A path to continuous process improvement

Every process can be improved! Every process!

It does take energy and time to inspect a process. You might need to overcome inertia (“that’s how we do it”). But it will pay off in the long run!!

It’s important to remind ourselves that process improvement is not a one-time thing; instead, it requires continuous reflection and ongoing critical assessment.

There are many different models, frameworks, and visualizations on process improvement. You can even earn martial-arts-themed belts in some (loving and practicing martial arts myself, I always found that silly, but that’s just me). The key point for all of them is never to stop critically looking at your processes and systems and to ask yourself how you can improve them constantly. What can you do to make the experience better for your customers? How can you simplify the workflow to make it easier for yourself? How can you make the overall system more efficient to reduce total operational costs?

If you want to get started on simplifying your processes, I would (strongly) recommend doing the following:

  1. Start with documentation! – You don’t need to make this a scary huge project that you hope to never get to. Instead, just write down what you do, as you do it. Often you will have something to copy from to further lower the barrier – an email that you sent to the team, meeting notes, a brainstorming document, or your own mindmap. Take that content as the starting point for your documentation. Bonus points if you put your documentation somewhere, where people can find it. Simple documentation beats no documentation every single time!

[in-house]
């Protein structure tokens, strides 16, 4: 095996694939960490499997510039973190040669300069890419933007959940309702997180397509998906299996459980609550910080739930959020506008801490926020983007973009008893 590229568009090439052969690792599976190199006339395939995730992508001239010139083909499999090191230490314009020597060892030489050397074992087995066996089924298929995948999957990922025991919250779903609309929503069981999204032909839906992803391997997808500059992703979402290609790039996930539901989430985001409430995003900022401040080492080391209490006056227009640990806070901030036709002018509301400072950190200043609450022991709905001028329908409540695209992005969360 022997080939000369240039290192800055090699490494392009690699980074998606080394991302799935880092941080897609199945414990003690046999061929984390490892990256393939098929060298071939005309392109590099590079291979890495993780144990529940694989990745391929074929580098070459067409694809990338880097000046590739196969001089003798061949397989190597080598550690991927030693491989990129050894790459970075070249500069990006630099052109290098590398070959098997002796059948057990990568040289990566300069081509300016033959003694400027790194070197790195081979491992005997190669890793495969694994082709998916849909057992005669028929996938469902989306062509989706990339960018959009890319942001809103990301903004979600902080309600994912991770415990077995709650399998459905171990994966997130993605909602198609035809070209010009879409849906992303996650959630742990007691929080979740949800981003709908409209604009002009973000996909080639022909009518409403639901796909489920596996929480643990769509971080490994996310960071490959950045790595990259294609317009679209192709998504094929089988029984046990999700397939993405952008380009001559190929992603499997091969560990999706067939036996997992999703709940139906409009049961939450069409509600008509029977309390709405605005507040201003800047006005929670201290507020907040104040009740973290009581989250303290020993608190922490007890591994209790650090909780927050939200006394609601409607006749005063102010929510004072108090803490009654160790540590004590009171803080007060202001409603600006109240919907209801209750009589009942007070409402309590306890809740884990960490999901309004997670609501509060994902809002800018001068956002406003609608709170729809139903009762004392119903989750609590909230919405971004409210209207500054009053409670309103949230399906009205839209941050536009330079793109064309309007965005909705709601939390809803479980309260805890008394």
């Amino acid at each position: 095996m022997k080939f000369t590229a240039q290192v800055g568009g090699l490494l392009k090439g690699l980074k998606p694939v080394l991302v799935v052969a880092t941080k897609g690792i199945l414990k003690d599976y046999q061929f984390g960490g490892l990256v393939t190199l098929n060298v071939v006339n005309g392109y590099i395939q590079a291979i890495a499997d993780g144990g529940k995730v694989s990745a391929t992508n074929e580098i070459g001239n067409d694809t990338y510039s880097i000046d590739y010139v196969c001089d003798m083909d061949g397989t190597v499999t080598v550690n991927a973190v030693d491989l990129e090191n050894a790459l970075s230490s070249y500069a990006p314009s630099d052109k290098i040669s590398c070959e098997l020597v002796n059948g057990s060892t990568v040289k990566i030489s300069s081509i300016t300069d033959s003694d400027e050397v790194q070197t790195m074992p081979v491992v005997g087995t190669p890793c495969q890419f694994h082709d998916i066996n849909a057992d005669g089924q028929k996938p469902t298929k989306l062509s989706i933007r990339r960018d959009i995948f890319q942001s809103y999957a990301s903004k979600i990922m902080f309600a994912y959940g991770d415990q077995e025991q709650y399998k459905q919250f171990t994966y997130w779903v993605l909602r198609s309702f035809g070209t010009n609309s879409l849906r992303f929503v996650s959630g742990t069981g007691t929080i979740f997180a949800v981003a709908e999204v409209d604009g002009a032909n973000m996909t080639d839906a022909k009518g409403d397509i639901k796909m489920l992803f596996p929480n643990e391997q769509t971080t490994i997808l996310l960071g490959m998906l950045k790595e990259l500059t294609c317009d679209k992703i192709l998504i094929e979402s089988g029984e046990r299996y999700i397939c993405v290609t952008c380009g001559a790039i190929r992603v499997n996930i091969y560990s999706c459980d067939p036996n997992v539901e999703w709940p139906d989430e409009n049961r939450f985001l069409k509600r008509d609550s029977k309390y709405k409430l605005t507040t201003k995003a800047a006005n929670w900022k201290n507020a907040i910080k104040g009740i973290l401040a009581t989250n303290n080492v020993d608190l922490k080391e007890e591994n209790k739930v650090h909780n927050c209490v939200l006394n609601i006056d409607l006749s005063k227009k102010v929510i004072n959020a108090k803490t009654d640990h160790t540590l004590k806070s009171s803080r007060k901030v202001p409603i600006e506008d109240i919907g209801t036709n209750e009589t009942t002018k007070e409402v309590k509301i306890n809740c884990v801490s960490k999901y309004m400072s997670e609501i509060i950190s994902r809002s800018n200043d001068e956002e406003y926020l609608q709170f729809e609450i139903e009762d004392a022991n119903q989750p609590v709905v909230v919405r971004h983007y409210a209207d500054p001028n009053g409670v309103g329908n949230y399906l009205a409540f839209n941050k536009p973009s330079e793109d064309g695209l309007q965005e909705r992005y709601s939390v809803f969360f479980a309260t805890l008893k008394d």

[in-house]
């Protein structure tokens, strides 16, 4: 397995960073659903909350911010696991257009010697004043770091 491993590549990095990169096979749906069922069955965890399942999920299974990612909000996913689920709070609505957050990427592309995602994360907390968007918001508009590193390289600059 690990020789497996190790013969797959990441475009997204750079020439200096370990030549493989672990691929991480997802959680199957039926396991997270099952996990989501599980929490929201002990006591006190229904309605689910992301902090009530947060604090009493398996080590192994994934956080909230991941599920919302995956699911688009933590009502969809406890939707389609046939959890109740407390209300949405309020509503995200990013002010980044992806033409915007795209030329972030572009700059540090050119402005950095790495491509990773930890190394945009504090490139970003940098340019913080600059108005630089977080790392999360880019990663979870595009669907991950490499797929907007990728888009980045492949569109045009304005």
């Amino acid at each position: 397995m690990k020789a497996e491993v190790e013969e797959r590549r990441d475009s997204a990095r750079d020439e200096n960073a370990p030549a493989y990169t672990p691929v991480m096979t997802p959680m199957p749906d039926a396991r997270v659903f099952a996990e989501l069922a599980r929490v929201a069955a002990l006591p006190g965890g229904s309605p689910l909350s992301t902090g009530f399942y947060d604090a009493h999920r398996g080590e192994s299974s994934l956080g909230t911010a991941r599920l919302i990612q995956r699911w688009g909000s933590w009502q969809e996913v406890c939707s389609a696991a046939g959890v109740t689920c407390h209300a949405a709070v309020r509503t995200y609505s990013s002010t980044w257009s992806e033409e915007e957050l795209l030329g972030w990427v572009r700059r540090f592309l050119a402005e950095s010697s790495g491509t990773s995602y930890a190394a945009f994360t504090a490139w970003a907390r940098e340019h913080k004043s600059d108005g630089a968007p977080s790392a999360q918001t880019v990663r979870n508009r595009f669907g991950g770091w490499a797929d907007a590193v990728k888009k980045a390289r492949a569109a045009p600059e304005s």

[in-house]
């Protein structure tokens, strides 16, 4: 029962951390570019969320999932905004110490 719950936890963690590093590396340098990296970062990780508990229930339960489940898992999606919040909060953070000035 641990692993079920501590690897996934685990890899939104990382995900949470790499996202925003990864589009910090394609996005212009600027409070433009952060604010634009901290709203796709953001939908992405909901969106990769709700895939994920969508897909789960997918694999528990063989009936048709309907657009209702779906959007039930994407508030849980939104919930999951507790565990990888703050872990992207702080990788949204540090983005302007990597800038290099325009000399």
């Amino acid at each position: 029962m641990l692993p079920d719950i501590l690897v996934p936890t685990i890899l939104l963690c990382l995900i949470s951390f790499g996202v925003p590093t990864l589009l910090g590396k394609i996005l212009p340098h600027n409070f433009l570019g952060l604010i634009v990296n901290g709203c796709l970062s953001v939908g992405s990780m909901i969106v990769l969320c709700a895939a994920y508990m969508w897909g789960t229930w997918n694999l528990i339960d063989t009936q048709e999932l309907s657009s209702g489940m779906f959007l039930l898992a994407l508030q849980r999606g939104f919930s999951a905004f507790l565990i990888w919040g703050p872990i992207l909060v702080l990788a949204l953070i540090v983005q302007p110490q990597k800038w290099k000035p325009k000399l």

2. Audit and reflect critically – Look at what you’re doing while you’re doing it. Ask yourself if all steps are necessary, or if some of them could be changed and simplified. Ask yourself if the customer experience is the greatest it could be. Think of customers as everyone that interacts with the process – true customers, your partners, and supporting resources. Step back and remove yourself from the process and your emotional attachment to it and take a hard look at what doesn’t make sense. Ask your customers what they think you should do differently, ask them what they like and don’t like about the process. In agile, we call this “doing a retro”.
  3. Tweak and test – Try a new process improvement and see how it works. Is it better than what you had before? If so, keep it and keep going. If not, revert back. Try lots of different things and observe how they fare in comparison. Make small tests before you make a big change for everyone. Keep what works, discard what doesn’t. If you want to be fancy and show off, call it “experimentation”.
  4. Update your documentation – Don’t forget this step! In step 1), you spent the time and energy to document what you had before. As you make changes to your SOP (Standard Operating Procedure), also update your documentation to keep it fresh. Few things suck more than out of date documentation.
  5. Simplicity drives adoption – And here is my master rule for all processes: Keep it simple! The simpler, the better. The simpler, the more likely it is that your process will get adopted and followed consistently over time.

Things can always be improved. We might not have gotten it perfectly right the first time, circumstances might have changed (e.g. resourcing constraints), capabilities might have changed (e.g. technology advancements), or certain aspects of what you did before might just not be necessary anymore.

Everything can be improved. I’ve yet to encounter a perfect process or system. Take the time to reflect on what processes you can improve or help to be improved!


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